Repeat expansion in the C9orf72 gene is the most common cause of the neurodegenerative disorder amyotrophic lateral sclerosis (C9-ALS) and is linked to the unconventional translation of five dipeptide-repeat polypeptides (DPRs). The two enriched in arginine, poly(GR) and poly(PR), infiltrate liquid-like nucleoli, co-localize with the nucleolar protein nucleophosmin (NPM1), and alter the phase separation behavior of NPM1 in vitro. Here, we show that poly(PR) DPRs bind tightly to a long acidic tract within the intrinsically disordered region of NPM1, altering its phase separation with nucleolar partners to the extreme of forming large, soluble complexes that cause droplet dissolution in vitro. In cells, poly(PR) DPRs disperse NPM1 from nucleoli and entrap rRNA in static condensates in a DPR-length-dependent manner. We propose that R-rich DPR toxicity involves disrupting the role of phase separation by NPM1 in organizing ribosomal proteins and RNAs within the nucleolus.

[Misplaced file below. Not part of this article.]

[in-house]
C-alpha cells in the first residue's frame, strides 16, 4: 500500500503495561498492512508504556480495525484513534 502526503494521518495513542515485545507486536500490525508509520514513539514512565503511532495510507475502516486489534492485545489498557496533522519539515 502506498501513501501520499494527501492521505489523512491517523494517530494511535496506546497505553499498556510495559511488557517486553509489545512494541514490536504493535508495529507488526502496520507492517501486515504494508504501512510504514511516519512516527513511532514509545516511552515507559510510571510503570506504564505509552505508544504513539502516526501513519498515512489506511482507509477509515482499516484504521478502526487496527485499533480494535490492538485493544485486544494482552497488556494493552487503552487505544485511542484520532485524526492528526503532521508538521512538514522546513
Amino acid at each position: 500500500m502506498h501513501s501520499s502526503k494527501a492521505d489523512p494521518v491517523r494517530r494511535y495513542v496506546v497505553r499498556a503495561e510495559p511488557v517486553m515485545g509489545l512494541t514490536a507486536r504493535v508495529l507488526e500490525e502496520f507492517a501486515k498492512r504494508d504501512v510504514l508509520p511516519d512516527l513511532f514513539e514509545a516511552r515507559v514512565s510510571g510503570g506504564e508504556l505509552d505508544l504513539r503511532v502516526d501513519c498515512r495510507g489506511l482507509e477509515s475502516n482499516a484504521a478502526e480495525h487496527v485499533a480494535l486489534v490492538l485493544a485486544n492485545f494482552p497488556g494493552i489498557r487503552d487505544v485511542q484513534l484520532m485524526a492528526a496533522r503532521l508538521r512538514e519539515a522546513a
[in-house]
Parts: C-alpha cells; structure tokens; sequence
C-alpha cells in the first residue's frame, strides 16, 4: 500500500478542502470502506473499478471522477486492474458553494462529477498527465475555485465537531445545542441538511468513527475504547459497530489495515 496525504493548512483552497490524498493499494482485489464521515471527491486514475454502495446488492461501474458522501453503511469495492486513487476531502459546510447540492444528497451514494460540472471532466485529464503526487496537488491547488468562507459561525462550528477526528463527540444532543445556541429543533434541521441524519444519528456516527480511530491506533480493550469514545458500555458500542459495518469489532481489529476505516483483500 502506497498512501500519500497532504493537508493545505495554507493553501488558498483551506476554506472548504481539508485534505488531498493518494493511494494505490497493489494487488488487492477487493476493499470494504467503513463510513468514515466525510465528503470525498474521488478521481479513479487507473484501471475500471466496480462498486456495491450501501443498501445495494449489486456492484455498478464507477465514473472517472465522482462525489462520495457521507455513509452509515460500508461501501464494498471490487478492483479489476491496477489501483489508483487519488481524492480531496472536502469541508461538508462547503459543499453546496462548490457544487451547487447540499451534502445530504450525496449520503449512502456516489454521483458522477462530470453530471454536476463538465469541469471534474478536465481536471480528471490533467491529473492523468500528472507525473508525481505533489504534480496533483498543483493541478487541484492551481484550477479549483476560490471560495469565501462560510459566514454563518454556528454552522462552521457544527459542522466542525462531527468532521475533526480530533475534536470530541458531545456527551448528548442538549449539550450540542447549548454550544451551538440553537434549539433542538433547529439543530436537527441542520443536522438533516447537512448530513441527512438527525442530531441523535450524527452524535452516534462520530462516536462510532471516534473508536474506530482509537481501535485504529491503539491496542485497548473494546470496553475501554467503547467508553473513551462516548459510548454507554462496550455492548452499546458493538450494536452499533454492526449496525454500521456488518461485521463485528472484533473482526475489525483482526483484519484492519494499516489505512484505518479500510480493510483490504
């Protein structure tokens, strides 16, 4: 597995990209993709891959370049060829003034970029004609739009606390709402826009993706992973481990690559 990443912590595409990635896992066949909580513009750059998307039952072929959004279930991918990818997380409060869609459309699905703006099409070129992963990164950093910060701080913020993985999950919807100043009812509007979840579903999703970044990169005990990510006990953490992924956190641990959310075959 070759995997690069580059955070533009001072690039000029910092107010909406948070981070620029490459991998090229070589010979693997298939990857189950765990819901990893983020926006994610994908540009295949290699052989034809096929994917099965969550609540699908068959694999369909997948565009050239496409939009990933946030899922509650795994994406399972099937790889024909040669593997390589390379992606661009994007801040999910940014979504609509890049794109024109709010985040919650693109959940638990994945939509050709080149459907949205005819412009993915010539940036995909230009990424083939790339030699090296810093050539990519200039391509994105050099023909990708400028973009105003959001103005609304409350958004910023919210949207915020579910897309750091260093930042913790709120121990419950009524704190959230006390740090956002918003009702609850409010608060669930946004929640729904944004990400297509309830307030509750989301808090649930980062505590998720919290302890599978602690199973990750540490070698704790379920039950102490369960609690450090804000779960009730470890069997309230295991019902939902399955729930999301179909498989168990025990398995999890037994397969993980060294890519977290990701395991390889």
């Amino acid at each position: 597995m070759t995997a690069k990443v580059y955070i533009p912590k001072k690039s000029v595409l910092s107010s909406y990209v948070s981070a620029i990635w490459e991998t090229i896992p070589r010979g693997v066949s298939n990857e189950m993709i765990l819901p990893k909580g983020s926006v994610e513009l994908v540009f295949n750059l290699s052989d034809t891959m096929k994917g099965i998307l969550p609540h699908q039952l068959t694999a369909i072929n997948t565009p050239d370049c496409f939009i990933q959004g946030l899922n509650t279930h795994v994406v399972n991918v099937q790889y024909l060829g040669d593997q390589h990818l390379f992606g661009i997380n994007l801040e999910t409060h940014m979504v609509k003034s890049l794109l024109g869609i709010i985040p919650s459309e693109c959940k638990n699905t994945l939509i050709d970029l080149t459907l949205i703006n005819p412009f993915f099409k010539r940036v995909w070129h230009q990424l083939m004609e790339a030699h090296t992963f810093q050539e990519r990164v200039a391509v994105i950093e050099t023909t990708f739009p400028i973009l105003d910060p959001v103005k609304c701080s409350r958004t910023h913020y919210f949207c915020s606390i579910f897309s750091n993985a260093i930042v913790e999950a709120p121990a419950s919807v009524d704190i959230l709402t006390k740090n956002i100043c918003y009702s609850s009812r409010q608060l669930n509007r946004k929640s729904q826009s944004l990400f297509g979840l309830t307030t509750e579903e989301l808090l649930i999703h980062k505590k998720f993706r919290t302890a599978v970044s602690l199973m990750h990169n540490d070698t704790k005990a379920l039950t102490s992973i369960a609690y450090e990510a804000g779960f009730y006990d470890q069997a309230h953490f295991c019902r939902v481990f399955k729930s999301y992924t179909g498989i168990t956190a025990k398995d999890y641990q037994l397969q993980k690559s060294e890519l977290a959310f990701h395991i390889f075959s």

Keywords: ALS; C9orf72; DPR; RNA; dipeptide repeat; intrinsically disordered region; liquid-liquid phase separation; nucleolus; nucleophosmin; ribosome.
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